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The Alshich makes a nice link.

He writes:

איש אמו ואביו תיראו וכו'. הנה צויתי תהיו קדושים להביאכם לחיי העה"ב והנה אביכם ואמכם הביאו אתכם לעולם הזה כי הם נתנו החומר עם כל זה אם לא באתם על ידם אל העולם הזה לא הייתם זוכים לעולם הבא.

You shall each revere his mother and his father - Behold the command that you shall be holy is to bring you to Olam Habo (the Next World) and your father and your mother bring you to Olam HaZeh (this world), i.e. they give you the means/materials with all of this (i.e. how to live a Jewish life etc.). If you don't come through their hands to Olam HaZeh you will not merit Olam Habo.

The implication is that parents raise a child in a way that gives them the tools to live a Jewish life. Through their training of Mitzvos and middos a child builds a firm foundation. It is only through their nurturing and care that one arrives at a state of קדושים תהיו, an exulted state of holiness with which one is right for Olam Habo.

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The Ohr Hachayim explains that honoring one's parents helps one withstand temptation, and that giving into temptation embarrasses one's parents.

"Each one of you shall fear his mother and father." The reason the Torah wrote this commandment next to the commandment to be holy is also related to the legislation about forbidden sexual unions. Our sages in Sotah 36 interpret Genesis 49,24: "and his arms were made firm by the hand of the Mighty One of Jacob" as a reference to how his father's image helped save Joseph from the temptation he experienced at the hands of the wife of Potiphar. At the critical moment, when Mrs Potiphar grabbed hold of Joseph's tunic, he saw a vision of his father's face outside the window. This caused him to resist the advances of Mrs Potiphar and to leave the tunic in her hand and flee her presence. According to the Talmud, Joseph's semen escaped via his hands instead of via his male organ, etc. I have heard it said in the name of Kabbalists (Kav Hayashar chapter 2) that the image of one's father's face strengthens the forces of sanctity within his son and helps him resist becoming a victim to temptation involving sexual abominations. The reason the Torah speaks about "his mother and his father you shall fear," at this juncture close to chapter 18 is that anyone in the throes of carnal temptation should summon up the image of his parents before his eyes. He will find that this will help him resist the temptation. 2We also have a hint here that if someone indulges in forbidden sex he shames the honour of his father. This is why the Torah wrote the commandment to fear mother and father so close to the legislation dealing with fordidden sex. In other words, indulgence in forbidden sex is equivalent to a violation of the commandment to fear one's mother and father. The parents would curse a son who commits such an act because they feel ashamed to have brought such a son into the world. This is also the reason the mother is mentioned here first as she feels the shame more deeply than her husband. Solomon explained this in Proverbs 10,1 when he wrote: "and a foolish son is his mother's sorrow."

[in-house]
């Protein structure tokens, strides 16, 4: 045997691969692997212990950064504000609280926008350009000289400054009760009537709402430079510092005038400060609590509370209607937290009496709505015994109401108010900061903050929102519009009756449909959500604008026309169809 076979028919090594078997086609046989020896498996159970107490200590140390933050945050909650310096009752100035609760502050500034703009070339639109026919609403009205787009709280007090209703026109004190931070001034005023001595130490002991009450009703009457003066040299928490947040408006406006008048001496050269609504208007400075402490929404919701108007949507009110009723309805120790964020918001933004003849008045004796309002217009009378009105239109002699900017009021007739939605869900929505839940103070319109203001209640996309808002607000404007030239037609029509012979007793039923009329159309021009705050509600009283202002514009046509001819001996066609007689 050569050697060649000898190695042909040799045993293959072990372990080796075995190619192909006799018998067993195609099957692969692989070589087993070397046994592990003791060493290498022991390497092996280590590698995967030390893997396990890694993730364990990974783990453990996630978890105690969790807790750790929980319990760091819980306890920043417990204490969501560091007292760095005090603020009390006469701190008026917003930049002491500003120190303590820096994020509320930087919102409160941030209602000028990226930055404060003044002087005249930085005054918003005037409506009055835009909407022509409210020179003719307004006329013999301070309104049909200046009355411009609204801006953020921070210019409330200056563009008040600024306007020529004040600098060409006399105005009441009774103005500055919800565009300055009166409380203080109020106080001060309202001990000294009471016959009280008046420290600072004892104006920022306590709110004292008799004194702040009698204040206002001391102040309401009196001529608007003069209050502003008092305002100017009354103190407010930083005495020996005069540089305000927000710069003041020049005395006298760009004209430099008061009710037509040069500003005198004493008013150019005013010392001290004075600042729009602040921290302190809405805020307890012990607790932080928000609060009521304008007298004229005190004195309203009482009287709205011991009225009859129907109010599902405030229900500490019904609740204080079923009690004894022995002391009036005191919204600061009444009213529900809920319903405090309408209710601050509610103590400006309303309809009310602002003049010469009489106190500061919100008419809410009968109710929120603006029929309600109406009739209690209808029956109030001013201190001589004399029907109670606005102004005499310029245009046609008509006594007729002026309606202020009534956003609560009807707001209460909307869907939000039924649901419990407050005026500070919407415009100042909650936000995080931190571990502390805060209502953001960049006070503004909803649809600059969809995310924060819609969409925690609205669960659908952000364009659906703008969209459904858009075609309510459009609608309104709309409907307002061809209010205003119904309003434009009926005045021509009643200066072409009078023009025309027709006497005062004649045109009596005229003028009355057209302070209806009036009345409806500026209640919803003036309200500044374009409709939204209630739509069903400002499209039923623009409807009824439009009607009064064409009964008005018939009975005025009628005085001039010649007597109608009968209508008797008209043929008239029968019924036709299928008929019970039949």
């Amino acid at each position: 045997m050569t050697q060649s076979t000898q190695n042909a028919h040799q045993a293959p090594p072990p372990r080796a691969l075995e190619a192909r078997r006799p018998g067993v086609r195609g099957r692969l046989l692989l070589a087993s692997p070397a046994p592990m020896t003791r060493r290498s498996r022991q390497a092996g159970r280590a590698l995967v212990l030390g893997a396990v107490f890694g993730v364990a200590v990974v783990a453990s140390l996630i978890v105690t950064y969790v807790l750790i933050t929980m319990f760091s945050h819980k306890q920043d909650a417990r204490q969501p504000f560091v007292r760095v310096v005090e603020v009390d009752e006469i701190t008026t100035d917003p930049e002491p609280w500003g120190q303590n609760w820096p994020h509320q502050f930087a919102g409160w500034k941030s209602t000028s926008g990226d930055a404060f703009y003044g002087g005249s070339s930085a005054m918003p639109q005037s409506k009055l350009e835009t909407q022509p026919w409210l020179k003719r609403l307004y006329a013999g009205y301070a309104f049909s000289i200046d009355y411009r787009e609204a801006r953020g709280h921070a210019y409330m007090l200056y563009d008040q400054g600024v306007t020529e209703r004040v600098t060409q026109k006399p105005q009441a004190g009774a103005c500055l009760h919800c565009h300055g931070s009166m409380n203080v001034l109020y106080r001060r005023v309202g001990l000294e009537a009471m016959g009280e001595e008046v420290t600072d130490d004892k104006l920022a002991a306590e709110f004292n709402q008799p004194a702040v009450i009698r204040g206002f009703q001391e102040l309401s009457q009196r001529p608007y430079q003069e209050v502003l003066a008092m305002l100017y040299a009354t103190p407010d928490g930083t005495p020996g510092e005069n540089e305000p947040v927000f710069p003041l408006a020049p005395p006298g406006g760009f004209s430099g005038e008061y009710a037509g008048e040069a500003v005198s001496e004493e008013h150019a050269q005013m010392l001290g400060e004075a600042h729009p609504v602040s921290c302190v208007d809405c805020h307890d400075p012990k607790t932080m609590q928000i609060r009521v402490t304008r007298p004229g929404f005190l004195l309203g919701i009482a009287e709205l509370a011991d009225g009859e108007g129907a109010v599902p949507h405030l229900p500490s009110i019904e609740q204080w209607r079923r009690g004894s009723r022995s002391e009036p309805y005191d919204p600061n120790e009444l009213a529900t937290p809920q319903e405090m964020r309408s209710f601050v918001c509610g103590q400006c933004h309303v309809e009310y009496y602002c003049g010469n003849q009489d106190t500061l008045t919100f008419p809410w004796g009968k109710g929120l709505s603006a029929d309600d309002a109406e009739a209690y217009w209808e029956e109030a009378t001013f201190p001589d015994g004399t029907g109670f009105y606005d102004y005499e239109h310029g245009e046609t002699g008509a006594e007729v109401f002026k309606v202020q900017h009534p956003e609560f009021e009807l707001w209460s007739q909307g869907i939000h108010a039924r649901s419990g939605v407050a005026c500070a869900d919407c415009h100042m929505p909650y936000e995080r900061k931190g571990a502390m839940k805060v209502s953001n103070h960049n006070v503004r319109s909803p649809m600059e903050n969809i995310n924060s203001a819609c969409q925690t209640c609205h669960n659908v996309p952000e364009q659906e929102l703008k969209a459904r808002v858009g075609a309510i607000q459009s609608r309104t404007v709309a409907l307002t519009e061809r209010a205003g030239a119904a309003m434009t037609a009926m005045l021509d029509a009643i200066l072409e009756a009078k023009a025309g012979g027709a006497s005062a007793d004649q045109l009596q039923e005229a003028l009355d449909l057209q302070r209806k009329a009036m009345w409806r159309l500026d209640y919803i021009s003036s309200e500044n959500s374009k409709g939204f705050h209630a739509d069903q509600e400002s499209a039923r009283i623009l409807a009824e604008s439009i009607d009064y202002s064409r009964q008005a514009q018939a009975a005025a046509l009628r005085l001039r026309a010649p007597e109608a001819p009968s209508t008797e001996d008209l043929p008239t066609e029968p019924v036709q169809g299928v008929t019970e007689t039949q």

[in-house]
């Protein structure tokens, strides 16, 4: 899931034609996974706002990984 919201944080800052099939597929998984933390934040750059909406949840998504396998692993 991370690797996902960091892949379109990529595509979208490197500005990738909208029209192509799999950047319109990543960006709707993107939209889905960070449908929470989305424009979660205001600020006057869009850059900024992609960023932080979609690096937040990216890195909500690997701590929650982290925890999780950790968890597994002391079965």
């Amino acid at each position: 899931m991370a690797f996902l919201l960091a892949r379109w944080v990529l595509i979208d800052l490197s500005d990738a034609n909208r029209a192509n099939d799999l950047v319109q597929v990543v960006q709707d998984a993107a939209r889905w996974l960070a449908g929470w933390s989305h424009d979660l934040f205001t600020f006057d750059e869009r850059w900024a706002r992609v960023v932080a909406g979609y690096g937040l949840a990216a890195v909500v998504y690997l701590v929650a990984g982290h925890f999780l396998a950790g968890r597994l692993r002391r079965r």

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  • See @JoelK's comment above....
    – Dov
    Sep 27, 2020 at 8:44